Original Research

Exploring the scope of and gaps in the teaching and learning of Business Studies at school and teacher education levels

Carina America, Lara Skelly
The Journal for Transdisciplinary Research in Southern Africa | Vol 17, No 1 | a1040 | DOI: https://doi.org/10.4102/td.v17i1.1040 | © 2021 Carina America, Lara Skelly | This work is licensed under CC Attribution 4.0
Submitted: 13 March 2021 | Published: 22 July 2021

About the author(s)

Carina America, Department of Curriculum Studies, Faculty of Education, Stellenbosch University, Cape Town, South Africa
Lara Skelly, University of Stellenbosch Business School, Stellenbosch University, Cape Town, South Africa


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Abstract

The relevance of Business Studies Education (BSE) at school and in higher education is undisputed, given the rising levels of youth unemployment and the need for an appropriate skill set for potential entrepreneurs. Although a relatively large corpus of general business education literature is available, the same does not necessarily apply to published research related specifically to business studies teaching and learning at school and in teacher education. The aim of this research was to explore the scope, similarities, differences and potential gaps in the teaching and learning of Business Studies within school and teacher education contexts. A meta-study methodology was applied in this study to provide a comprehensive review and synthesis of peer-reviewed research publications in business studies education. An overview of the challenges facing BSE within the South African context is provided. A framework encompassing situational, pedagogical, practical and disciplinary knowledge areas guided the analytical overview to underscore the limitations and particular points of focus of current and past research. In addition, the meta-study set out to establish the scope, similarities and differences of promising areas for future research. Findings suggest that BSE research remains limited, entrepreneurship is an important focus for research and that not enough research has been conducted about situational knowledge. Recommendations include the need to analyse the complexities of teacher education and training, to investigate and critique the theoretical foundations of business studies education and to evaluate the shifts in school curriculum policy, development and design.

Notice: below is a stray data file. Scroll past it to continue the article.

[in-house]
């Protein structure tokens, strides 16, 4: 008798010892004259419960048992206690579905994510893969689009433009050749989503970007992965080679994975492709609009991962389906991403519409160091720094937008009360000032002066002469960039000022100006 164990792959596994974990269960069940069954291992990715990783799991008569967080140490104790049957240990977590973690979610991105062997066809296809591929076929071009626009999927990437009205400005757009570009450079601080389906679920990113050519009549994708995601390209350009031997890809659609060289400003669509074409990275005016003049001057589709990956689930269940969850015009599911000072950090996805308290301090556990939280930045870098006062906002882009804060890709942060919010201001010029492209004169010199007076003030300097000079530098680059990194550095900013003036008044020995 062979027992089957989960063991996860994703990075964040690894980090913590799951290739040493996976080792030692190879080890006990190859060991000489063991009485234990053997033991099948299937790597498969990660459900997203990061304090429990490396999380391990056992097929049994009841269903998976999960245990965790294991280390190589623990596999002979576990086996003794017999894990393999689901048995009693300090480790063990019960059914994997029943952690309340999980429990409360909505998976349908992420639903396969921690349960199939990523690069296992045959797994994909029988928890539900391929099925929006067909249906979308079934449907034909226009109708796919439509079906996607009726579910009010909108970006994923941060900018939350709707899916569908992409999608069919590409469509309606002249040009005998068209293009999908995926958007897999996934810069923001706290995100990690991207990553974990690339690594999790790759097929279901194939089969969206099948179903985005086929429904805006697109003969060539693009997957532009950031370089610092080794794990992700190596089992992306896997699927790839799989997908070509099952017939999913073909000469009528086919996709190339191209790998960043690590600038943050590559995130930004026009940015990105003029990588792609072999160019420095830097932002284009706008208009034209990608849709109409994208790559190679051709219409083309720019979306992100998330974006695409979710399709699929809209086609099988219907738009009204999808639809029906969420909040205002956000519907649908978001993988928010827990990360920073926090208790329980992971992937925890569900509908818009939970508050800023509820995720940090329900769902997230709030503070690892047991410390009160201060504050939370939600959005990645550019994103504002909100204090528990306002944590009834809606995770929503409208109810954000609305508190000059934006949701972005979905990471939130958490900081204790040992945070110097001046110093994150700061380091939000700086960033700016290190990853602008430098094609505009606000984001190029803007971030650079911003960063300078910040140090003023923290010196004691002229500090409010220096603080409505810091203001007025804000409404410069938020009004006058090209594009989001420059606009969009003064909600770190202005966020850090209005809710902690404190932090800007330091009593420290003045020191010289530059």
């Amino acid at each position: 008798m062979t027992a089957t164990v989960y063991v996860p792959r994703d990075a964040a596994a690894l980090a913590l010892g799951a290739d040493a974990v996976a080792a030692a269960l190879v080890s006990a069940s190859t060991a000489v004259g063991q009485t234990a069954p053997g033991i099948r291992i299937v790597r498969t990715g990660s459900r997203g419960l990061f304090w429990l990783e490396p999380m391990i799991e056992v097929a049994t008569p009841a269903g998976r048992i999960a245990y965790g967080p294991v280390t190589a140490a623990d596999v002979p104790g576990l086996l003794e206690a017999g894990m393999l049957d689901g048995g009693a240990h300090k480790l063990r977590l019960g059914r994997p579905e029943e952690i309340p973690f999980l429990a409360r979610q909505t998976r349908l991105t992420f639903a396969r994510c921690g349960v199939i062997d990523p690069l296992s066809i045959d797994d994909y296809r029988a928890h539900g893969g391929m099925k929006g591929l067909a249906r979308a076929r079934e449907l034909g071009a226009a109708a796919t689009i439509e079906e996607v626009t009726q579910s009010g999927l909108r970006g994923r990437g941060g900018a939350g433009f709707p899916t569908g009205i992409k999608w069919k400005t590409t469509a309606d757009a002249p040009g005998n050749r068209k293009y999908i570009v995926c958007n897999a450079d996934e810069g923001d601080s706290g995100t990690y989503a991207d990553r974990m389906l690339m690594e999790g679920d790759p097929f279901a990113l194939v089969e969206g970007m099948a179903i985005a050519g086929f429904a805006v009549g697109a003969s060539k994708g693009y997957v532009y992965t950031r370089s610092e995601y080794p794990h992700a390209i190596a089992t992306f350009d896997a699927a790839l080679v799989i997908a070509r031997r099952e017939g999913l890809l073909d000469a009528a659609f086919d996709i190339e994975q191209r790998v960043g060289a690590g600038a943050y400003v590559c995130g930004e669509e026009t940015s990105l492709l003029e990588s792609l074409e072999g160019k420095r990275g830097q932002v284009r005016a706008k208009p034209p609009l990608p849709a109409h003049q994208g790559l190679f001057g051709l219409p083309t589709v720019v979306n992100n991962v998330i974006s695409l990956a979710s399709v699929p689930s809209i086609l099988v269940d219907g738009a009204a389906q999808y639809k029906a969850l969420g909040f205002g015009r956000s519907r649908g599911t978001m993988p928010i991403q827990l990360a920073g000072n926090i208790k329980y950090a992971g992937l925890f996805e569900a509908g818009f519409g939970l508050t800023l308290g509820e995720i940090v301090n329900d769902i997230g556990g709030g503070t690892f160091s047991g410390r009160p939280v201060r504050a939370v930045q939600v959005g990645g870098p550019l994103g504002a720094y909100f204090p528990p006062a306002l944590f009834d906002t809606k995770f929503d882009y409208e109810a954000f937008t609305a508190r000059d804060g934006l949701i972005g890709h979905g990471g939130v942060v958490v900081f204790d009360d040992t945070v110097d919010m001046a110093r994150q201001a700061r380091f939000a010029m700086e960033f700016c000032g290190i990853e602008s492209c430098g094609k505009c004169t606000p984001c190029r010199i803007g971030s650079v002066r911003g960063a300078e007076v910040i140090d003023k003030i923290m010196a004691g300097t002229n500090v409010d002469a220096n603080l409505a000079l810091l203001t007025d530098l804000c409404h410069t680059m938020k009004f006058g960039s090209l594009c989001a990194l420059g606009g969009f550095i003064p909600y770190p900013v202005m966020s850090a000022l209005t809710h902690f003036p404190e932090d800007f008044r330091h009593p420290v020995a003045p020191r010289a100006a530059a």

Keywords

business studies; teacher education; meta-study; content knowledge; situational knowledge; practical knowledge; pedagogical knowledge.

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